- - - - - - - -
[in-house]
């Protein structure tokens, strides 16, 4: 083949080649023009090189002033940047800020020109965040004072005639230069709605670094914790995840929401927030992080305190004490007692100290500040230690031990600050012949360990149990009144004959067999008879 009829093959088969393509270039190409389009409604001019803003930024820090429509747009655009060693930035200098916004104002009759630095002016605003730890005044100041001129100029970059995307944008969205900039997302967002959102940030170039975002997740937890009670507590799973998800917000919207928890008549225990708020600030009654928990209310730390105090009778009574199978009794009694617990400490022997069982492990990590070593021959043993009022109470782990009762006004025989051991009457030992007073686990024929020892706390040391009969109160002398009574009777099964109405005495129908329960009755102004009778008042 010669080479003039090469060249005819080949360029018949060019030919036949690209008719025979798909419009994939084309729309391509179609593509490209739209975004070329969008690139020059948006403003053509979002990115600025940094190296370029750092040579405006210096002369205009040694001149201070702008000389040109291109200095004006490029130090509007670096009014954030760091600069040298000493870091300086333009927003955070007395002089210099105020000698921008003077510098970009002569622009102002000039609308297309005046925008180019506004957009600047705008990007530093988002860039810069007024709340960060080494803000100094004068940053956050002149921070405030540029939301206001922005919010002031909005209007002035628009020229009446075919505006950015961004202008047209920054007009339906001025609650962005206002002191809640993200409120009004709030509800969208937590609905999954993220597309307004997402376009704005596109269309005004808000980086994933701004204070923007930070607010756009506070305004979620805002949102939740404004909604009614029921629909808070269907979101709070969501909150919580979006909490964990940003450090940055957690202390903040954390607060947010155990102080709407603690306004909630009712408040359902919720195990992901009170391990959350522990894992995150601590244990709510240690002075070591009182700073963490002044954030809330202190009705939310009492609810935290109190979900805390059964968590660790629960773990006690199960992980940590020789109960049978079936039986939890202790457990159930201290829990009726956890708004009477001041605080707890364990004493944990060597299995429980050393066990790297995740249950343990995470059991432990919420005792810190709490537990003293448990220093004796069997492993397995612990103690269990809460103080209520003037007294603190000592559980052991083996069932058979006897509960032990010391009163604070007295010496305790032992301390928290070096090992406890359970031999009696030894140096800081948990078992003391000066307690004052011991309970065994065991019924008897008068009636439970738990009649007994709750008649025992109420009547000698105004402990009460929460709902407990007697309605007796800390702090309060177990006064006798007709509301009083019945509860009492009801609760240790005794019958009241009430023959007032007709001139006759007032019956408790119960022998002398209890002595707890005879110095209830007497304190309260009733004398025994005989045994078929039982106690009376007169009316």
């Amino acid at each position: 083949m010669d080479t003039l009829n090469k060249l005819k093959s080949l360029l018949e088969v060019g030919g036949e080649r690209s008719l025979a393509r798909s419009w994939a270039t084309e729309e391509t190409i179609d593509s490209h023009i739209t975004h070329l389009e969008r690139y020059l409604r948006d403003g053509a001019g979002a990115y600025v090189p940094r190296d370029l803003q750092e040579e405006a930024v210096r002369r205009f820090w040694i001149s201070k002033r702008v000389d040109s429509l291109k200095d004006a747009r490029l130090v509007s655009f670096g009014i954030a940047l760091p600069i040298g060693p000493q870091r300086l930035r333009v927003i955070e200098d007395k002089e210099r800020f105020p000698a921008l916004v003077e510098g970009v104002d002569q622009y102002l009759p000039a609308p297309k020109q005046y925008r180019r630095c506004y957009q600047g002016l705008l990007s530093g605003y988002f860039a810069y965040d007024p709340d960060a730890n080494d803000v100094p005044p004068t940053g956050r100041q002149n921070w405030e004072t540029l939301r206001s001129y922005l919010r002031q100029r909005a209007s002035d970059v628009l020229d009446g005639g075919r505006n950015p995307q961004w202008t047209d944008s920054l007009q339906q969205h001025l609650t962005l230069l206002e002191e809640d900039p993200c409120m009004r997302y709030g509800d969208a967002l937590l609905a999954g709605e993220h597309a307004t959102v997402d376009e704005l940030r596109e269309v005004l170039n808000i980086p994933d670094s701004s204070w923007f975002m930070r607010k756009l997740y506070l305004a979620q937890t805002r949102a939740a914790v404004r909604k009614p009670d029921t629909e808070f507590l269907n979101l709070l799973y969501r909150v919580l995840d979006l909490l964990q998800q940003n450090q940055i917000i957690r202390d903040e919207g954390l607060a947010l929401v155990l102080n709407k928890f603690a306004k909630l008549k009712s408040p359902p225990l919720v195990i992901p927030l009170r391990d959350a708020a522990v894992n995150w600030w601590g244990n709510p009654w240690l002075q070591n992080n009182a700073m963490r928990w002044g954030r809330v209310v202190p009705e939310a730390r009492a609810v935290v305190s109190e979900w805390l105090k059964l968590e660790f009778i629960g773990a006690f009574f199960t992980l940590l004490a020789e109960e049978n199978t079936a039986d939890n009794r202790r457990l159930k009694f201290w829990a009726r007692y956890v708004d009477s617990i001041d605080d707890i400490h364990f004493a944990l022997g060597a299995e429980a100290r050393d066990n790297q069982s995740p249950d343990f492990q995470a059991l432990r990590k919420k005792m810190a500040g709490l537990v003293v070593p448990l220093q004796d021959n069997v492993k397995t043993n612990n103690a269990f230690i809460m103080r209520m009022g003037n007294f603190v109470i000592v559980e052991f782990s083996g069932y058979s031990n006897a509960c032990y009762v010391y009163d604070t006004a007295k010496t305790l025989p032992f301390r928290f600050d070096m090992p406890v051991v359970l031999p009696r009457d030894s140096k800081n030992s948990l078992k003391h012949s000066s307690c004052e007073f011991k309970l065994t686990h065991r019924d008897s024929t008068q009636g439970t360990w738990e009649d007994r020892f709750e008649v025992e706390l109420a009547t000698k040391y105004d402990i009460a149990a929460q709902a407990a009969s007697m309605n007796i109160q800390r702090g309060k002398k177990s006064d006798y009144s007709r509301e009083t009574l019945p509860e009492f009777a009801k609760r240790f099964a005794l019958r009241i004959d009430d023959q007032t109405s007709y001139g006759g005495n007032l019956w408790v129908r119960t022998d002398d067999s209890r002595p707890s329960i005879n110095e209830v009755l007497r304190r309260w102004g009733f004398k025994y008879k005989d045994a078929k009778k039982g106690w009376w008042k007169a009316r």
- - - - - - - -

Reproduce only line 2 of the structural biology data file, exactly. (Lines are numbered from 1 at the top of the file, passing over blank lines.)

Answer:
């Protein structure tokens, strides 16, 4: 083949080649023009090189002033940047800020020109965040004072005639230069709605670094914790995840929401927030992080305190004490007692100290500040230690031990600050012949360990149990009144004959067999008879 009829093959088969393509270039190409389009409604001019803003930024820090429509747009655009060693930035200098916004104002009759630095002016605003730890005044100041001129100029970059995307944008969205900039997302967002959102940030170039975002997740937890009670507590799973998800917000919207928890008549225990708020600030009654928990209310730390105090009778009574199978009794009694617990400490022997069982492990990590070593021959043993009022109470782990009762006004025989051991009457030992007073686990024929020892706390040391009969109160002398009574009777099964109405005495129908329960009755102004009778008042 010669080479003039090469060249005819080949360029018949060019030919036949690209008719025979798909419009994939084309729309391509179609593509490209739209975004070329969008690139020059948006403003053509979002990115600025940094190296370029750092040579405006210096002369205009040694001149201070702008000389040109291109200095004006490029130090509007670096009014954030760091600069040298000493870091300086333009927003955070007395002089210099105020000698921008003077510098970009002569622009102002000039609308297309005046925008180019506004957009600047705008990007530093988002860039810069007024709340960060080494803000100094004068940053956050002149921070405030540029939301206001922005919010002031909005209007002035628009020229009446075919505006950015961004202008047209920054007009339906001025609650962005206002002191809640993200409120009004709030509800969208937590609905999954993220597309307004997402376009704005596109269309005004808000980086994933701004204070923007930070607010756009506070305004979620805002949102939740404004909604009614029921629909808070269907979101709070969501909150919580979006909490964990940003450090940055957690202390903040954390607060947010155990102080709407603690306004909630009712408040359902919720195990992901009170391990959350522990894992995150601590244990709510240690002075070591009182700073963490002044954030809330202190009705939310009492609810935290109190979900805390059964968590660790629960773990006690199960992980940590020789109960049978079936039986939890202790457990159930201290829990009726956890708004009477001041605080707890364990004493944990060597299995429980050393066990790297995740249950343990995470059991432990919420005792810190709490537990003293448990220093004796069997492993397995612990103690269990809460103080209520003037007294603190000592559980052991083996069932058979006897509960032990010391009163604070007295010496305790032992301390928290070096090992406890359970031999009696030894140096800081948990078992003391000066307690004052011991309970065994065991019924008897008068009636439970738990009649007994709750008649025992109420009547000698105004402990009460929460709902407990007697309605007796800390702090309060177990006064006798007709509301009083019945509860009492009801609760240790005794019958009241009430023959007032007709001139006759007032019956408790119960022998002398209890002595707890005879110095209830007497304190309260009733004398025994005989045994078929039982106690009376007169009316």